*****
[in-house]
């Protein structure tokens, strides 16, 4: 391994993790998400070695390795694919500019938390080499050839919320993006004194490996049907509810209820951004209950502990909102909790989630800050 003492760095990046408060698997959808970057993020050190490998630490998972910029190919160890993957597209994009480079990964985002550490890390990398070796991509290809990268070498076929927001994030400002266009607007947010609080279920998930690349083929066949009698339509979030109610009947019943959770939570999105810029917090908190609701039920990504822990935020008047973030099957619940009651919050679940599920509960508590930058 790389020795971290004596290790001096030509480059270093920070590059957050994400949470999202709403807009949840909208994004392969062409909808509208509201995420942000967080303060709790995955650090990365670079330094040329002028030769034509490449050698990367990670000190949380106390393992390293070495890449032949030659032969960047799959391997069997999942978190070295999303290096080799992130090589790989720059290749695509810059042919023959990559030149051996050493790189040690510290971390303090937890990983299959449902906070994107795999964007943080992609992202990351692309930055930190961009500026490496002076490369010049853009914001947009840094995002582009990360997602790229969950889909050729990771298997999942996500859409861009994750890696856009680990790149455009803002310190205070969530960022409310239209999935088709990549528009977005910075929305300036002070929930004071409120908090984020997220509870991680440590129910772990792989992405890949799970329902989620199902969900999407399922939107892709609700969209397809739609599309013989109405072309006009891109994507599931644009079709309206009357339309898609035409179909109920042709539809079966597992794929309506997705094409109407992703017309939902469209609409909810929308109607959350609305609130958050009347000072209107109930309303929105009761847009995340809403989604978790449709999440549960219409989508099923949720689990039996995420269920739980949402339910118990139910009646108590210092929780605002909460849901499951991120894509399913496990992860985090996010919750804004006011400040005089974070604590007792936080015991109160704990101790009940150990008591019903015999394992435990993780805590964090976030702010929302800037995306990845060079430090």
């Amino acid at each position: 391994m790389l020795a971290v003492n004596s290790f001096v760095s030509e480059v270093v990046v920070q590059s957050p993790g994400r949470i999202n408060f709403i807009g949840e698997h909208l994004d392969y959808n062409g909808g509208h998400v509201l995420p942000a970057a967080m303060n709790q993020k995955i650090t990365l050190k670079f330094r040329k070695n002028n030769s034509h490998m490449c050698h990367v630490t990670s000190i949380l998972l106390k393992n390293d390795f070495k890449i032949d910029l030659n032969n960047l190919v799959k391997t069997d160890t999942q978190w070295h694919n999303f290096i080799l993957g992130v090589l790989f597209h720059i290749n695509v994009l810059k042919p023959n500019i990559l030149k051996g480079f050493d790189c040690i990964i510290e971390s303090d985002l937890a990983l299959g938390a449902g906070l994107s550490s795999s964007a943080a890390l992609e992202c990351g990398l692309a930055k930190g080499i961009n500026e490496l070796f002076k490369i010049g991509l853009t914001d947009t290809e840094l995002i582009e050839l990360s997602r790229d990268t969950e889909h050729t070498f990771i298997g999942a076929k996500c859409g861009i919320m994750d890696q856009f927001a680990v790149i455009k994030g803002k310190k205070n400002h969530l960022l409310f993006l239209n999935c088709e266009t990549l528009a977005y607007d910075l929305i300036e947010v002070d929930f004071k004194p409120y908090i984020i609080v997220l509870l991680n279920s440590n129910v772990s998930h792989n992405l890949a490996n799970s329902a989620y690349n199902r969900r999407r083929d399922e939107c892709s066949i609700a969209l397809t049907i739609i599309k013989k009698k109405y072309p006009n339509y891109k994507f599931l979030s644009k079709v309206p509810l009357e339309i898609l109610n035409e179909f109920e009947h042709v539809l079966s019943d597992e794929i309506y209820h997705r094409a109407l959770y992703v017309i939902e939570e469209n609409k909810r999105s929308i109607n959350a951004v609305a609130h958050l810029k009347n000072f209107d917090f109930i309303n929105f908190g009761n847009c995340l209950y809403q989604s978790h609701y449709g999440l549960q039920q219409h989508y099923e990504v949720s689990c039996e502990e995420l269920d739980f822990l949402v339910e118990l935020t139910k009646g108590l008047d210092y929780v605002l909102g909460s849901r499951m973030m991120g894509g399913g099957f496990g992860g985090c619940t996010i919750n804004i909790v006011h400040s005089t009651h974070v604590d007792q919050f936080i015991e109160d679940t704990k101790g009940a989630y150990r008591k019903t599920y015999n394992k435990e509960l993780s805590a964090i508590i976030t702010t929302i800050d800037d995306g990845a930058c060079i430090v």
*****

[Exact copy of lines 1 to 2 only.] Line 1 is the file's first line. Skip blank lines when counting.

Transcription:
[in-house]
């Protein structure tokens, strides 16, 4: 391994993790998400070695390795694919500019938390080499050839919320993006004194490996049907509810209820951004209950502990909102909790989630800050 003492760095990046408060698997959808970057993020050190490998630490998972910029190919160890993957597209994009480079990964985002550490890390990398070796991509290809990268070498076929927001994030400002266009607007947010609080279920998930690349083929066949009698339509979030109610009947019943959770939570999105810029917090908190609701039920990504822990935020008047973030099957619940009651919050679940599920509960508590930058 790389020795971290004596290790001096030509480059270093920070590059957050994400949470999202709403807009949840909208994004392969062409909808509208509201995420942000967080303060709790995955650090990365670079330094040329002028030769034509490449050698990367990670000190949380106390393992390293070495890449032949030659032969960047799959391997069997999942978190070295999303290096080799992130090589790989720059290749695509810059042919023959990559030149051996050493790189040690510290971390303090937890990983299959449902906070994107795999964007943080992609992202990351692309930055930190961009500026490496002076490369010049853009914001947009840094995002582009990360997602790229969950889909050729990771298997999942996500859409861009994750890696856009680990790149455009803002310190205070969530960022409310239209999935088709990549528009977005910075929305300036002070929930004071409120908090984020997220509870991680440590129910772990792989992405890949799970329902989620199902969900999407399922939107892709609700969209397809739609599309013989109405072309006009891109994507599931644009079709309206009357339309898609035409179909109920042709539809079966597992794929309506997705094409109407992703017309939902469209609409909810929308109607959350609305609130958050009347000072209107109930309303929105009761847009995340809403989604978790449709999440549960219409989508099923949720689990039996995420269920739980949402339910118990139910009646108590210092929780605002909460849901499951991120894509399913496990992860985090996010919750804004006011400040005089974070604590007792936080015991109160704990101790009940150990008591019903015999394992435990993780805590964090976030702010929302800037995306990845060079430090």